OTL 101… Blog Two: Down the Rabbit Hole…

  • What do you know now that you did not know prior to starting the course?

I have much to learn…. Curiouser and curiouser…

  • What questions would you like to explore on the topic of cognitive presence?

So……there is a BIG difference between social construction and social constructiVISM.  Constructivism is very much a cognitive approach. The notion is that our “private, internal” minds are “influenced” by what happens in the social world. For the constructIONIST, there is no need to go internal…..we are interested in interactive processes (S. McNamee, personal communication, March 3, 2019). Community of Inquiry (COI) and cognitive presence are new terms to me in the context of online learning, as I have little experience with online teaching. It appears that both COI and cognitive presence are framed in individualist, cognitive discourse. COI has created curious questions for me. In the learning provided there was no discussion of cultural presence, human diversity, historical context or environmental pieces of the COI puzzle. And…what diverse communities has COI traveled in?

More Curiosity and Critical Thought…

Curiosity is the impetus for my learning, my practice, and my being “a certain relentlessness to break up our familiarities and to regard otherwise the same things” (Foucault, 1996, p. 305). A lack of curiosity engenders an uninspired way of knowing. The old adage “curiosity killed the cat” resonates in my mind. What ever happened to that cat?

What excites me about critical thought is, currently in my imperfect practice, I have a strong emphasis on the appreciation of critical thinking and reflective practice, which I believe is integral to all areas of learning and practice. I encounter surprises, unknowns, uncertainty, unpredictability, strengths, challenges, beauty, joy, sorrow, and pain. Critical thinking invites me to recognize that things are not always what they seem on the surface (Payne, 2005). Thinking critically is an exploration process that invites me to deconstruct and rediscover things, situations, and/or events that I encounter. This creates a means for me to consider, re-consider, analyze, process, make meaning, and co-create possibilities relationally with people, communities, things, situations, and/or events etc…. Critical thinking links knowledge, meaning, and theory to my imperfect knowing and practice and provides me with the ability to deconstruct and reconstruct my learning and practice through a process of unlearning and relearning. But…. How does one teach critical thought and therefore, measure critical thought and analysis?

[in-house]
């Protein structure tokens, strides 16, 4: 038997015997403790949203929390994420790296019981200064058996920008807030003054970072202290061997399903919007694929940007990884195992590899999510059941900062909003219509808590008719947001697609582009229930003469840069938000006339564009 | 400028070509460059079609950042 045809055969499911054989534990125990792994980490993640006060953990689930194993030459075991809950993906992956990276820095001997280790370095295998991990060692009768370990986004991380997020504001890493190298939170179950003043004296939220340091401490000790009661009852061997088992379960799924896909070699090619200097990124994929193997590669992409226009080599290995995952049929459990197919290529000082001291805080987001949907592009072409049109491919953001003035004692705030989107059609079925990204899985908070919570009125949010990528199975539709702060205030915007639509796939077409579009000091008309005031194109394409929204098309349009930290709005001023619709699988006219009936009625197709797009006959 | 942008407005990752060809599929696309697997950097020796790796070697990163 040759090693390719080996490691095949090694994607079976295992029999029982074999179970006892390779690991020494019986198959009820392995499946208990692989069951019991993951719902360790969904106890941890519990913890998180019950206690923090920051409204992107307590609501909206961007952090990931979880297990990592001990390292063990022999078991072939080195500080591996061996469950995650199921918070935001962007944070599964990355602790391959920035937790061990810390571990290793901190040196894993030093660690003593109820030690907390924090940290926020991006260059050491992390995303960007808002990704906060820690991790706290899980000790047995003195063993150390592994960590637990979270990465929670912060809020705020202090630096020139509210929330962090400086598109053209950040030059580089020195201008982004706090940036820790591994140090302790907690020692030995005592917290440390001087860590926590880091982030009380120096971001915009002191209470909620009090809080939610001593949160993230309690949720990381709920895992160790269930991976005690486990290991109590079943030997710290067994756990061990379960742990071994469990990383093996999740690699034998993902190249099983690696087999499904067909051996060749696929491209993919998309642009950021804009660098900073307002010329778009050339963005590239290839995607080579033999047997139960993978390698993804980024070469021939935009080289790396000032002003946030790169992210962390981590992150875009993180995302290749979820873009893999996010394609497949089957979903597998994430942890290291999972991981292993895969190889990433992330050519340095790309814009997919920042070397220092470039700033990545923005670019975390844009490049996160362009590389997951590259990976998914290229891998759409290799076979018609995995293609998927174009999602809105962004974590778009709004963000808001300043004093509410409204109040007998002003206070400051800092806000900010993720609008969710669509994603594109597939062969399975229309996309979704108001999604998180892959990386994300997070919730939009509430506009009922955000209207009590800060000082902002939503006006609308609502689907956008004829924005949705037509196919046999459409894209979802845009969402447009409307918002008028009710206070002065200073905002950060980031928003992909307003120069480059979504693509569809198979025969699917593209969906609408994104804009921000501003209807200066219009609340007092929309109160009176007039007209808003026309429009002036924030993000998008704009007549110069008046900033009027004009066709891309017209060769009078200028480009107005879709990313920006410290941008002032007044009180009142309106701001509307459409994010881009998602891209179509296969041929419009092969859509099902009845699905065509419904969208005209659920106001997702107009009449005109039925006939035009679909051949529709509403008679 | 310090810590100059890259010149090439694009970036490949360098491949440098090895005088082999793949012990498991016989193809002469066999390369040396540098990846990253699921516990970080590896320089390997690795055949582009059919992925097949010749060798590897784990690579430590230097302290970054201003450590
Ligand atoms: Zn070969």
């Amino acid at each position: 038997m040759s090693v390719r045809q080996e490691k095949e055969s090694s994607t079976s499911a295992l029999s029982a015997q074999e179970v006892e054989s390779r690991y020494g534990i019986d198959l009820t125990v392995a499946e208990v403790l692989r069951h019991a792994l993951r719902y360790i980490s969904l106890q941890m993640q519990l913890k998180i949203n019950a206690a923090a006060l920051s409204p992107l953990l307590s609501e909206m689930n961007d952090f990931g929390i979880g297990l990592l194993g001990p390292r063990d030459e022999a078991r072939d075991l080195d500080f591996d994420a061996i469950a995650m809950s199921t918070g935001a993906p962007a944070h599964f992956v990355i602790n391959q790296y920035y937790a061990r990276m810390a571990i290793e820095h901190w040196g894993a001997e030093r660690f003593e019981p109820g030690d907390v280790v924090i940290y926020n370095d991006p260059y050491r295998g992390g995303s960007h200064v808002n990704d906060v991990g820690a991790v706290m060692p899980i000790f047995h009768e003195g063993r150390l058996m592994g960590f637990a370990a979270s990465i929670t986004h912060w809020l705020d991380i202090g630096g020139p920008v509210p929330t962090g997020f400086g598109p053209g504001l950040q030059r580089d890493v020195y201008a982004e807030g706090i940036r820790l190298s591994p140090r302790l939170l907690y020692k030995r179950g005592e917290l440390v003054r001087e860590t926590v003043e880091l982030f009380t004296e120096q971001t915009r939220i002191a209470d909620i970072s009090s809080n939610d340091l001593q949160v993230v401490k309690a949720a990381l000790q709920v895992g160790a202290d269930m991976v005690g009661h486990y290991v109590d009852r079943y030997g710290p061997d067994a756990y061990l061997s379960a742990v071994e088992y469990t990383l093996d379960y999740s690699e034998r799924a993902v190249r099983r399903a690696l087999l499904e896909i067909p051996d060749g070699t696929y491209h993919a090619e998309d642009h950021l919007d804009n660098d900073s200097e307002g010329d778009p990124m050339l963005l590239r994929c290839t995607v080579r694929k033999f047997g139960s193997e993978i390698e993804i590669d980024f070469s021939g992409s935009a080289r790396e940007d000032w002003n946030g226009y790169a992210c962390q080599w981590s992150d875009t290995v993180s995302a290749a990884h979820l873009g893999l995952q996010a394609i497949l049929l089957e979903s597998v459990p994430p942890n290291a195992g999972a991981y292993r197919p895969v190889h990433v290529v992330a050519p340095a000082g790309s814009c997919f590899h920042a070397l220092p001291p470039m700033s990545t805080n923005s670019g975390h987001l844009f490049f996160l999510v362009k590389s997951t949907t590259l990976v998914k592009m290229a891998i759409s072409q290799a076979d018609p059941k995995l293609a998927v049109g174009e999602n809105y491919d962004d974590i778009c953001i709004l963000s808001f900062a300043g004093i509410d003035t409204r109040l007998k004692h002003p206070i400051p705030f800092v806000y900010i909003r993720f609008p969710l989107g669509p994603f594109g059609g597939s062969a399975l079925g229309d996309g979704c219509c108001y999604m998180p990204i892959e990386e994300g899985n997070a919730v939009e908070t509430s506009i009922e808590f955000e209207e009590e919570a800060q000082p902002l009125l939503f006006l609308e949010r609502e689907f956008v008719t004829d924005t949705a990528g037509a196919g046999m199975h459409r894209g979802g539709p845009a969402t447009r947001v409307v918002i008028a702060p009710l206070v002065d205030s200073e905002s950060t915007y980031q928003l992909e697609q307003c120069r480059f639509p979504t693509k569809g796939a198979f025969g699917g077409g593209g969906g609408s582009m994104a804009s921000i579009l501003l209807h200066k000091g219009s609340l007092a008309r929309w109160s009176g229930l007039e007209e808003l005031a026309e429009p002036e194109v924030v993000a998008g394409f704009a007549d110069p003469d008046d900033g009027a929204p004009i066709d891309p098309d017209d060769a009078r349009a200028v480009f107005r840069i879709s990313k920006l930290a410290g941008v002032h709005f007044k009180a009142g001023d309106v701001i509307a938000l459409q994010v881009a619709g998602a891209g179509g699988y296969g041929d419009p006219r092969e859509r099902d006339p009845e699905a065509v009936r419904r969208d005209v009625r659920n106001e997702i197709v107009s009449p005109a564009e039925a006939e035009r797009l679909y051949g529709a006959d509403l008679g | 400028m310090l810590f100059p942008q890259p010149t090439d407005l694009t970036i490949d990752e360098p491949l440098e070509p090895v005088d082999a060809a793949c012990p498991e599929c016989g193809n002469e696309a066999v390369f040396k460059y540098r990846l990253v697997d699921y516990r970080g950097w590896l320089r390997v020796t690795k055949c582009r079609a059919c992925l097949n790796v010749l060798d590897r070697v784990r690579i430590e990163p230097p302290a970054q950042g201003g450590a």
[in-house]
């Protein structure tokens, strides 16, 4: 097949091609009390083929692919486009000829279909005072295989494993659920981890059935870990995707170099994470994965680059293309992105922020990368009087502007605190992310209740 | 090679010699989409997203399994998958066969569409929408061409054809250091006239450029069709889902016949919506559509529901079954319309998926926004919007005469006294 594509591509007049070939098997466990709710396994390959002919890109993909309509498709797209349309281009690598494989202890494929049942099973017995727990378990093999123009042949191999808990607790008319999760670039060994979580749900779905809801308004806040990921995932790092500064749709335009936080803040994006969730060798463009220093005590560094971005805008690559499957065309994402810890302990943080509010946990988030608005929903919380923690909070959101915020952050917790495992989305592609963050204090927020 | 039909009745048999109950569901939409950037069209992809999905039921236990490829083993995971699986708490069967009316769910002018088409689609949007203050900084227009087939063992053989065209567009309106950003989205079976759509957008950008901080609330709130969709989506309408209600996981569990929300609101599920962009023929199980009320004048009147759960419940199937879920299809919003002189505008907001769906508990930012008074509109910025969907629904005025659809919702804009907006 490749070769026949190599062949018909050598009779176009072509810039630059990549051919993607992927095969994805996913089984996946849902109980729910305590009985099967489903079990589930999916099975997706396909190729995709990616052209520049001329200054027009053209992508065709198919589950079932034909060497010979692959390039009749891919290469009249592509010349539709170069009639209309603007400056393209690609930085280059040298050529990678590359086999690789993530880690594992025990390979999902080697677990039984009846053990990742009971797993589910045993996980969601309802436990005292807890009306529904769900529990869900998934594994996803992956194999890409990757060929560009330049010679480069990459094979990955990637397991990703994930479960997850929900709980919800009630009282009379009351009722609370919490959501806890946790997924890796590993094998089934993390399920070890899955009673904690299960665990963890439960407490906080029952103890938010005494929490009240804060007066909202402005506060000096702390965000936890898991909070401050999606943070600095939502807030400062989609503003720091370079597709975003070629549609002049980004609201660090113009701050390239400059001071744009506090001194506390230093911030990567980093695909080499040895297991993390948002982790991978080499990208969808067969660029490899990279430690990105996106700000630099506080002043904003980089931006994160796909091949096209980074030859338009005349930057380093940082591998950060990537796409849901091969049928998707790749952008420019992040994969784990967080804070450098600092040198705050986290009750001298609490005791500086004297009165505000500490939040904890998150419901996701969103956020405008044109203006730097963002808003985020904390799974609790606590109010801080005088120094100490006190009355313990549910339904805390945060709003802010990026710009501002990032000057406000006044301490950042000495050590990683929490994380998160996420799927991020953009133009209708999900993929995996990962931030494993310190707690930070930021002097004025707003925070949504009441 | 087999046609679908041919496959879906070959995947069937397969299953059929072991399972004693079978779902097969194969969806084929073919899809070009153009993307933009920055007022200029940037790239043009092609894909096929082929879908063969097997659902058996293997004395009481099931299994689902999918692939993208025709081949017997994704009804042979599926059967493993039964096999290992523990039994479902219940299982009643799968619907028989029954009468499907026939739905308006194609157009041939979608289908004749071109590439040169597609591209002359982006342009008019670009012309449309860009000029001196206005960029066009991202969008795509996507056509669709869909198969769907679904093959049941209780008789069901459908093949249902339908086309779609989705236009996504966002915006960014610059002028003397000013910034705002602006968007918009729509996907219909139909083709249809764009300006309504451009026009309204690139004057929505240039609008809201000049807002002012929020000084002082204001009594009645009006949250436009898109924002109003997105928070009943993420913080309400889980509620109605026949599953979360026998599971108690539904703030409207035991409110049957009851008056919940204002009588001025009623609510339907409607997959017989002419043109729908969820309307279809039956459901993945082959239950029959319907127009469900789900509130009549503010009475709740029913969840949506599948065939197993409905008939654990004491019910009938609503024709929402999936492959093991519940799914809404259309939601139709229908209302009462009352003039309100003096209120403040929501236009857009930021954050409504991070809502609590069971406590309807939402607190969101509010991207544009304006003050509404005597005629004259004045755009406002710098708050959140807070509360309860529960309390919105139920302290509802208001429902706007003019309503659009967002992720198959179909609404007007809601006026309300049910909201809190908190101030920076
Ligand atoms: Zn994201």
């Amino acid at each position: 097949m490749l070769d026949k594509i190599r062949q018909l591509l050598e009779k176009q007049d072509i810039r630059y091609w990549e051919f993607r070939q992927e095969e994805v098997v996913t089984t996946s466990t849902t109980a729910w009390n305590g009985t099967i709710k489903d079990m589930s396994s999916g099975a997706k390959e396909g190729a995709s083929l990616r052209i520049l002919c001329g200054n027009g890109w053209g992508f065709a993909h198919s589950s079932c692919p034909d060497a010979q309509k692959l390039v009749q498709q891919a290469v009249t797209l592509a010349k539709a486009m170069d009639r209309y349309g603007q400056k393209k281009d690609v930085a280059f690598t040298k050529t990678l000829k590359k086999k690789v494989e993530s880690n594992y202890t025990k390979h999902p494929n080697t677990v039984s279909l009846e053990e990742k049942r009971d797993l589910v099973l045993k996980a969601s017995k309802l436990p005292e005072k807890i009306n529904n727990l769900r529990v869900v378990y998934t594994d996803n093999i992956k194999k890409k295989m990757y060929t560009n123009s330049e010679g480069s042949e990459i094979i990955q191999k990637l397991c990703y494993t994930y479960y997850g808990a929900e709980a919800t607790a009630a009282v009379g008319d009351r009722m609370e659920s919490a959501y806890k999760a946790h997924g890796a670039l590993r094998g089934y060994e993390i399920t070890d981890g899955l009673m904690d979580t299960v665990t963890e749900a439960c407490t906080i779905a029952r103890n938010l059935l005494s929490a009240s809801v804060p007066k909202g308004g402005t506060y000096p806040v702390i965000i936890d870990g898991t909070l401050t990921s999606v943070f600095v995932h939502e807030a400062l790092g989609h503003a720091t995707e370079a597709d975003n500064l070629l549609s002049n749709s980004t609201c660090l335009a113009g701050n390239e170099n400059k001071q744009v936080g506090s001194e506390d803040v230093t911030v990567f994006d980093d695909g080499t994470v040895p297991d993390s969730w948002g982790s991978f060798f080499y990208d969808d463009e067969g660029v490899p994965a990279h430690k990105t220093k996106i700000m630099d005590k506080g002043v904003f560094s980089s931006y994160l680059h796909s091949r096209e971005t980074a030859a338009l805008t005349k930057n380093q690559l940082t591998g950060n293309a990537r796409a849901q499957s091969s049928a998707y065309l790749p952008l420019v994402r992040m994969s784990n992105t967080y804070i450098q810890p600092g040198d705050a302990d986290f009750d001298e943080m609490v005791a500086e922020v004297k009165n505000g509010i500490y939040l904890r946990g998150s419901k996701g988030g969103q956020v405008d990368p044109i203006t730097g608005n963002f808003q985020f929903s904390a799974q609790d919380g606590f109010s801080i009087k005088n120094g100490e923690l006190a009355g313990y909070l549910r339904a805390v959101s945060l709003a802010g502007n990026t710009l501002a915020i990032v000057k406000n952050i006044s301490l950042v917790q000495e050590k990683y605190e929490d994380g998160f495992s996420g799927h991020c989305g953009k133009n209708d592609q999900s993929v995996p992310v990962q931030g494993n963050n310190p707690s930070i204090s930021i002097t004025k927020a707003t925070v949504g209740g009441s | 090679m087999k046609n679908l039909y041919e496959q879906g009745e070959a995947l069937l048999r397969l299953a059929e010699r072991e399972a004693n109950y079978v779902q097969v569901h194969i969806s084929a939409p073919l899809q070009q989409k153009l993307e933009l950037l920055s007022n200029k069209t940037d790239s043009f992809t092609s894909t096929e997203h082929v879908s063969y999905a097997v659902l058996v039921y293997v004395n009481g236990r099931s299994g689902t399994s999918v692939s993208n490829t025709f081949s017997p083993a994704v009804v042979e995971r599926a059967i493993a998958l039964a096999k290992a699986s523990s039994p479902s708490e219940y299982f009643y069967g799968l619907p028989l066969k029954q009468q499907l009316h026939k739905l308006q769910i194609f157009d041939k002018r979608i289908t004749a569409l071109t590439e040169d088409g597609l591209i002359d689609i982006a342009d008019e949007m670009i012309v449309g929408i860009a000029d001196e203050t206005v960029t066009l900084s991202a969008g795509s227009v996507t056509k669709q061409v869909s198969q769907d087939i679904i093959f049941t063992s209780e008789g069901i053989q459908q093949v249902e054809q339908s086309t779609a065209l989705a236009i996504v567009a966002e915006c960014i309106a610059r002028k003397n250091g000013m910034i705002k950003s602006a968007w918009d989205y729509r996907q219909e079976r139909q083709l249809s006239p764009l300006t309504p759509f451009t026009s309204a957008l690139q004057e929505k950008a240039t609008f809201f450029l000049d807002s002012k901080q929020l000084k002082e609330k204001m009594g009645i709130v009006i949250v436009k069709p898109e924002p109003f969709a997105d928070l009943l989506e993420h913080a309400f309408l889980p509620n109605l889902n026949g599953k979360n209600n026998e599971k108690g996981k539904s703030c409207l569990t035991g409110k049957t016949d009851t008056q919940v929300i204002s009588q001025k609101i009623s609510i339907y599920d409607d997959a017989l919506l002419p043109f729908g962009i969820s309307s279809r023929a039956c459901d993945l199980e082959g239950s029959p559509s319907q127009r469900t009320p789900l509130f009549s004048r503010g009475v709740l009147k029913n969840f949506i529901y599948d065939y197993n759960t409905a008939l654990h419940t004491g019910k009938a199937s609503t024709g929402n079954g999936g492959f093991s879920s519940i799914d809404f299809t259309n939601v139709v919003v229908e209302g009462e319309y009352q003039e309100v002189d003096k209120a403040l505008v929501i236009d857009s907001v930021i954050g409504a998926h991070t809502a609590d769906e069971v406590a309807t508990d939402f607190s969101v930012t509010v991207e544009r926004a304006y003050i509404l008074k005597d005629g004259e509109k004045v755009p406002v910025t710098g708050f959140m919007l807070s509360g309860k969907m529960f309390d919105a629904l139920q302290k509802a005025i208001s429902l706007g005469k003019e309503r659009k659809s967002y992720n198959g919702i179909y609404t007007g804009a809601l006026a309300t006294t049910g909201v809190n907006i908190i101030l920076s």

Are all two leggeds the same, are we truly like two peas in a pod? How does one create a safe, relational learning environment of dialogical discourse, co-inquiry, and appreciation conversational space that supports being-in and being-with critical thought and reflection online together? My hope is that relational dialogical discourse will embody curiosity and generate inquisitive intrigue in the deconstruction and co-creation of different ways of being-with the ideas of others. I hope we have the courage to be curious together. McNamee (2007) suggests that we bracket the metaphors of re-search, therapy, and teaching as a means to form:

Collaborative conversation… a relational approach… requires that we abandon the idea that knowledge or information can be conveyed from one mind to another and, instead, I will describe knowledge as constructed in our conjoint activities with others – in what people do together. (p. 314)

This infers that when re-search, therapy or teaching is practiced from a collaborative standpoint, intra-actional moments in conversation embody “visceral ways in which we move others, and are moved by them” (McNamee, 2007, p. 317).

Currently, this is a place of unknowing, as the courses I am teaching are yet to begin… so I continue my adventure of fascination down the rabbit hole…


Foucault, M. (1996) [1980]. The masked philosopher. In Sylvère Lotringer (Ed.), Foucault Live: Collective Interviews, 1961-1984. (2nd ed.). (Lysa Hochroth and John Johnston, Trans.). (302-307). New York, NY: Semiotext(e).

McNamee, S. (2007). Relational practices in education: Teaching as conversation. In Anderson, H. & Gehert, D. (Eds.) Collaborative Therapy: Relationships and Conversations that Make a Difference. New York, NY: Taylor and Francis.

Payne, M. (2005). Modern social work theory (3rd ed.). Chicago: Lyceum



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